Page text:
Federal Judge Rules Georgia Sheriff Violated the First Amendment by Posting Signs in Sex Offenders’ Yards

Halloween House

Butts County Sheriff Gary Long posted signs in the yards of sex offenders before Halloween warning parents and children that the homes are not safe for children.

A federal district court has ruled that a Georgia sheriff violated the First Amendment by posting signs in front of sex offenders’ homes proclaiming, “NO TRICK-OR-TREAT AT THIS ADDRESS!!” The court reasoned that the sheriff violated the no-compelled speech doctrine in First Amendment law.

Butts County Sheriff Gary Long posted signs in the yards of sex offenders Christopher Reed, Reginald Holden and Corey McClendon before Halloween. The signs essentially warned parents and children that these homes are not safe for children.

Reed, Holden and McClendon were convicted of sex offenses years ago, but all three men are all apparently living productive lives now.  Furthermore, the convictions took place years ago. For example, McClendon was convicted of statutory rape in 2001 when he was 17 years old.

The men filed a federal lawsuit, seeking a court ruling to order Long to remove these signs from their yards. Long responded that there was no First Amendment problem because the signs are a form of government speech, immune from First Amendment scrutiny.

U.S. District Judge Marc T. Treadwell agreed with the plaintiffs in his Oct. 29, 2019 ruling in Reed v. Long. Treadwell agreed that the signs were a form of government speech, but emphasized that even government speech can turn into impermissible compelled speech.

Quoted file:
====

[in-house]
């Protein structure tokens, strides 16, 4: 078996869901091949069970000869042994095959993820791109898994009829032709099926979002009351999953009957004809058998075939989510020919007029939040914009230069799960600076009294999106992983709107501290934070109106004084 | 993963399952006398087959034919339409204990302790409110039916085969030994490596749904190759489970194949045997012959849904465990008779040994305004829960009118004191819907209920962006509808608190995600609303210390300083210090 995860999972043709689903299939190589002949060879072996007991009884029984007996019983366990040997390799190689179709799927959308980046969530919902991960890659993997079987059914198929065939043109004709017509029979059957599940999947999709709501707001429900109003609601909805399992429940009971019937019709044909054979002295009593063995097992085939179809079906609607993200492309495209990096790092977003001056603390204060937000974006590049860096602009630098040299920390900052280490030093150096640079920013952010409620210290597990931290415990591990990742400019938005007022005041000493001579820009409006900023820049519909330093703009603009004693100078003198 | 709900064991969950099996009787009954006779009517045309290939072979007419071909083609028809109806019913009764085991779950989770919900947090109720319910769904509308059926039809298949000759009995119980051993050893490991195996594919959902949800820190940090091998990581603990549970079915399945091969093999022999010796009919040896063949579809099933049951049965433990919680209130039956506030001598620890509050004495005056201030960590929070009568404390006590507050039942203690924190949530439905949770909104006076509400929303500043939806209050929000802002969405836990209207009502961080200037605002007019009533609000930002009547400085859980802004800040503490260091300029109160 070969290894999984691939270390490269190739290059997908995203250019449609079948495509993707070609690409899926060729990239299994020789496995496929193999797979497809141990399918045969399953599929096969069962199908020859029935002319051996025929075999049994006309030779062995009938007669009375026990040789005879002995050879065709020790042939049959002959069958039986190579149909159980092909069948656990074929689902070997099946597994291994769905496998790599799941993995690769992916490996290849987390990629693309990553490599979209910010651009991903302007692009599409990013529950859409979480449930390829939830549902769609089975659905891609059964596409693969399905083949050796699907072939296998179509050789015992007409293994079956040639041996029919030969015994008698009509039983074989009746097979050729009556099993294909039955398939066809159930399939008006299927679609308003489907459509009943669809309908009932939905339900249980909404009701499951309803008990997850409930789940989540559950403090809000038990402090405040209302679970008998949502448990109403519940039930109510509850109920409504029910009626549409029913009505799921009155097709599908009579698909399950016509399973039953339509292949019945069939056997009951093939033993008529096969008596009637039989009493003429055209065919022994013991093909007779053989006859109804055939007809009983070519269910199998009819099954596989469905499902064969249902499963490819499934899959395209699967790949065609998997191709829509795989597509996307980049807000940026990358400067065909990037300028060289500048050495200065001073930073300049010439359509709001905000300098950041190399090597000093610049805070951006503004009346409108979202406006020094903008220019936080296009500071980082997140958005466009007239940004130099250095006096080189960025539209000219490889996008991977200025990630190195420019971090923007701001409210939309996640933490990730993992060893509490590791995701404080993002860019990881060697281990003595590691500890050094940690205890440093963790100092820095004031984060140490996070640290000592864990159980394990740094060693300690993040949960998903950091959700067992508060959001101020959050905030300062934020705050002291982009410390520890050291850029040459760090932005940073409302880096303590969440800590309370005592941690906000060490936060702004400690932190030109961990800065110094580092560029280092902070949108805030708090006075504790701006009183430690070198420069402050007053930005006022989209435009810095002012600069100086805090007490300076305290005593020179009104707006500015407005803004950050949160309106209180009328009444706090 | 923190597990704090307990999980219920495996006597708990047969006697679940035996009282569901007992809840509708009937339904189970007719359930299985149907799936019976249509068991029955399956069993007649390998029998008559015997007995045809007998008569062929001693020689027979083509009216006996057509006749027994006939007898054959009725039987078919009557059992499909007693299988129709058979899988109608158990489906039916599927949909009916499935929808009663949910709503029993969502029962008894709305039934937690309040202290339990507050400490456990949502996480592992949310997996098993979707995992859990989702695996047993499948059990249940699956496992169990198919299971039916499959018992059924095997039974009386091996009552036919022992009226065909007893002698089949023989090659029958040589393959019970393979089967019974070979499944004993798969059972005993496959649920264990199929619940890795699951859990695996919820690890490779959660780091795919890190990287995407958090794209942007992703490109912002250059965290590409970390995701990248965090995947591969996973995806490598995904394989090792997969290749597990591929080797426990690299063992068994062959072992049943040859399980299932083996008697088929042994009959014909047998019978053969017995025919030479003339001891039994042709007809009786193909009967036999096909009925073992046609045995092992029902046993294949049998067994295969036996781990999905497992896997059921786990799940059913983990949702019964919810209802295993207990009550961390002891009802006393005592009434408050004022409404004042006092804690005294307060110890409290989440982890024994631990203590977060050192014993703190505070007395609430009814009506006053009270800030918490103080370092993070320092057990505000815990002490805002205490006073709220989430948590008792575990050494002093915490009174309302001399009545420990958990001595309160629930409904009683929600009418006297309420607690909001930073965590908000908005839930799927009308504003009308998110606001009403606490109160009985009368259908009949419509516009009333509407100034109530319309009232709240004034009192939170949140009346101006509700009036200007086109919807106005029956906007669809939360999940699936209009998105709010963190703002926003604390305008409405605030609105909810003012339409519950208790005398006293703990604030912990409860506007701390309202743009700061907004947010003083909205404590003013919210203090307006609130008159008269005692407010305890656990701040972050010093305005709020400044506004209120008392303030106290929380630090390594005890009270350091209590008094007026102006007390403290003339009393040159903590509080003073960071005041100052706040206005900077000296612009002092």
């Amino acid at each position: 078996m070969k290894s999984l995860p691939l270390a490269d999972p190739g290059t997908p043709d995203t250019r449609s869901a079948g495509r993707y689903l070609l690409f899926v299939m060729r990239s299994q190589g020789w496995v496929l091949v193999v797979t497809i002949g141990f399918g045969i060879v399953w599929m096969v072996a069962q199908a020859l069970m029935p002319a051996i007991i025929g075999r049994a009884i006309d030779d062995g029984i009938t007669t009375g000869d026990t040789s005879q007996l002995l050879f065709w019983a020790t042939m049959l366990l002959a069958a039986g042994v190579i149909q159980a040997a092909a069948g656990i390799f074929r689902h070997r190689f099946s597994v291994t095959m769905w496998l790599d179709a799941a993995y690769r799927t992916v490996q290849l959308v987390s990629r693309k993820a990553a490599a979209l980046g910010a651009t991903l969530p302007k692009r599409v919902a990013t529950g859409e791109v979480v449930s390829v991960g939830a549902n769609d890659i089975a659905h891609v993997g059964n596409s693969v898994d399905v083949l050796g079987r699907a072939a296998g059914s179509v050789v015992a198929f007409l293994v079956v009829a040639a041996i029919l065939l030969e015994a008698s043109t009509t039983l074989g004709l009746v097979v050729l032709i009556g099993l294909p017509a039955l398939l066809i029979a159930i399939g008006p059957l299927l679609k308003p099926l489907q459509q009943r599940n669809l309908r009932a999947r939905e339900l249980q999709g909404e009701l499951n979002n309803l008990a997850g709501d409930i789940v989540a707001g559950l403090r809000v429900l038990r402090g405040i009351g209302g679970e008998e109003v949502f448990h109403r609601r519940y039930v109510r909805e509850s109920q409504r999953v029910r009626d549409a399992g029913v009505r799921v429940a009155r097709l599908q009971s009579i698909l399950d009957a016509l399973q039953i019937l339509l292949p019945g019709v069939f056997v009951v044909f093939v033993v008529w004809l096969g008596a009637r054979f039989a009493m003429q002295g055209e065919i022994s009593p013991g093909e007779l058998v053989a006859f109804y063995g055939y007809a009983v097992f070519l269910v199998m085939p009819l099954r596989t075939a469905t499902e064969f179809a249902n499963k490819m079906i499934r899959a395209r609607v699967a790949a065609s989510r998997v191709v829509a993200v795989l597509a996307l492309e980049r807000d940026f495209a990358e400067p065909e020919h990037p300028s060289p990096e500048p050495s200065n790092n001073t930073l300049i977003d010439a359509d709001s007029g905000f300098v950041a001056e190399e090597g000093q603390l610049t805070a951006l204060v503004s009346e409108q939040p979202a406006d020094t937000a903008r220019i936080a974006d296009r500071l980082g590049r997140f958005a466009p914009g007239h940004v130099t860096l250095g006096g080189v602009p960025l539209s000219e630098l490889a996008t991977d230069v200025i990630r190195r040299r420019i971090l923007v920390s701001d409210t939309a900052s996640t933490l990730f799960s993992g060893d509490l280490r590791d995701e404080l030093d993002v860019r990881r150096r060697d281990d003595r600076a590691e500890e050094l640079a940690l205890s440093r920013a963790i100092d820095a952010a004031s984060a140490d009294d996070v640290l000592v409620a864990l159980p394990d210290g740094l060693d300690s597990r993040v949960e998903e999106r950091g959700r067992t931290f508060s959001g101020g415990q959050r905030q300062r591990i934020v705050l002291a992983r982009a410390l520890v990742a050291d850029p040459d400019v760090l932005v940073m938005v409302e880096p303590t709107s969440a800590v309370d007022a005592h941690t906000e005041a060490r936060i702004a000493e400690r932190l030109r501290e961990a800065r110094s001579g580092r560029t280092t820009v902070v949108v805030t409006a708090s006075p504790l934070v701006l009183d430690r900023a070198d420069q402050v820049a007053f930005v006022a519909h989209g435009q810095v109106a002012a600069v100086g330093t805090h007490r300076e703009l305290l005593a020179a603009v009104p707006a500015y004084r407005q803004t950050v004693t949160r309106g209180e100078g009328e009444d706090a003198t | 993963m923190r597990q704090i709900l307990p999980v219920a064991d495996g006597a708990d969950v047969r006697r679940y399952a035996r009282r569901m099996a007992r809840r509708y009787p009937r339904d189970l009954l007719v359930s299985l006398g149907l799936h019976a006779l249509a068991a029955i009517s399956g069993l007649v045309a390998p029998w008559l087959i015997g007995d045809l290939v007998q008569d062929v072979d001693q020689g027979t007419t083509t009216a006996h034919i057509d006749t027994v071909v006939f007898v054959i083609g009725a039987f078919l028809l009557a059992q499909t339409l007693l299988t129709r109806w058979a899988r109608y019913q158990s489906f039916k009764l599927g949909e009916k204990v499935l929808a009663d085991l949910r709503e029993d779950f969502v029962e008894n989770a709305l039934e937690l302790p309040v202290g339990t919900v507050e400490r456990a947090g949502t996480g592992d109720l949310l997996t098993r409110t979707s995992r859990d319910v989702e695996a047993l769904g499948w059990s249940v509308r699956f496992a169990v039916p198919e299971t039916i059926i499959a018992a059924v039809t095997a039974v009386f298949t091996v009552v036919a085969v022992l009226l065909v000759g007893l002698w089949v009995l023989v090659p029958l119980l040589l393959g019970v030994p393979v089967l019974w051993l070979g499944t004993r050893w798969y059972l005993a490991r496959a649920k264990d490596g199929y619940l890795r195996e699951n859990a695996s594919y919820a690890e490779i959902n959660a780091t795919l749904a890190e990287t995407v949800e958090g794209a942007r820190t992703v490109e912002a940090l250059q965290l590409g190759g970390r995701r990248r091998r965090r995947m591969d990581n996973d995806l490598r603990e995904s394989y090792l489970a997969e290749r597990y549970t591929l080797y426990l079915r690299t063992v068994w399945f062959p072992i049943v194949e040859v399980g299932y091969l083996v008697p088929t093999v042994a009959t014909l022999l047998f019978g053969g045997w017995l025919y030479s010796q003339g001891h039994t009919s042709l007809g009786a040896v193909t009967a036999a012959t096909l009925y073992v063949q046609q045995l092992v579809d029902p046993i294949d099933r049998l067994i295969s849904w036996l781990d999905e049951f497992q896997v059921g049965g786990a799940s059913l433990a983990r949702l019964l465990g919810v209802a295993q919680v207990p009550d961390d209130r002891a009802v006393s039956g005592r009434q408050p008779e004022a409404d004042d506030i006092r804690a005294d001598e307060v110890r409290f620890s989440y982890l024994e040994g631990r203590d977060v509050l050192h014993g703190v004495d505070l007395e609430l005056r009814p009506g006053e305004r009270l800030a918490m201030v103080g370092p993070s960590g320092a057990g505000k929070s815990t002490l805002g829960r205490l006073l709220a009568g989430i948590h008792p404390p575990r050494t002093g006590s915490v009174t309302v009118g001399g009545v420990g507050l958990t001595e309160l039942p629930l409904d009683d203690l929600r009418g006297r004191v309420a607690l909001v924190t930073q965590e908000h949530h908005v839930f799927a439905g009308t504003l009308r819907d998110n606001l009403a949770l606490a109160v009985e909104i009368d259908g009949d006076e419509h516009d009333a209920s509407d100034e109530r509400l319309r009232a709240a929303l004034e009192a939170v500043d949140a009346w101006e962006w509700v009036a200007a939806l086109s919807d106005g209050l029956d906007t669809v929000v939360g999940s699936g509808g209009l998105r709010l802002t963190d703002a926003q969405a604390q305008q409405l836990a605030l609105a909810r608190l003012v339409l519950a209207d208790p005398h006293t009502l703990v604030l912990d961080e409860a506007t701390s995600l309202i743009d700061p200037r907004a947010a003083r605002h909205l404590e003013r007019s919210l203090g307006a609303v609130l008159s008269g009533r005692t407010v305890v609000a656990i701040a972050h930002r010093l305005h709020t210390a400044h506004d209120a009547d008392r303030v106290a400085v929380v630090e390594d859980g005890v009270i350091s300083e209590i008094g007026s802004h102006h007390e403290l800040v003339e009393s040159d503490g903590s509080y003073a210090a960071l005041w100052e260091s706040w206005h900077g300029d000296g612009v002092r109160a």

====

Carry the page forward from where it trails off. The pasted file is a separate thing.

“The signs here are, indeed, government speech, but the Supreme Court has never said that government speech cannot also be, or can’t become, compelled speech,” he explained.

Treadwell relied on the U.S. Supreme Court’s ruling in Wooley v. Maynard (1977), in which the U.S. Supreme Court ruled that a New Hampshire motorist could affix a piece of red tape on his license plate to cover up the state motto, “Live Free or Die.”

Treadwell pointed out that the Georgia sheriff is forcing the sex offenders to agree with the government’s message and does not provide them a way to counter that governmental message.

Judge Treadwell’s analysis is correct. The government should not be able to post a sign in an individual’s yard declaring his or her home unsafe for the public simply because the individual committed a criminal offense years ago.

Sheriff Long should spend some time reading the Constitution and studying the First Amendment, rather than flagrantly violating it.

David L. Hudson Jr. is a First Amendment Fellow at the Freedom Forum Institute, and a law professor at Belmont University who publishes widely on First Amendment topics. He is the author of a 12-lecture audio course on the First Amendment titled, “Freedom of Speech: Understanding the First Amendment (Now You Know Media, 2018). He also is the author of many First Amendment books including, The First Amendment: Freedom of Speech (Thomson Reuters, 2012) and Freedom of Speech: Documents Decoded (ABC-CLIO, 2017).

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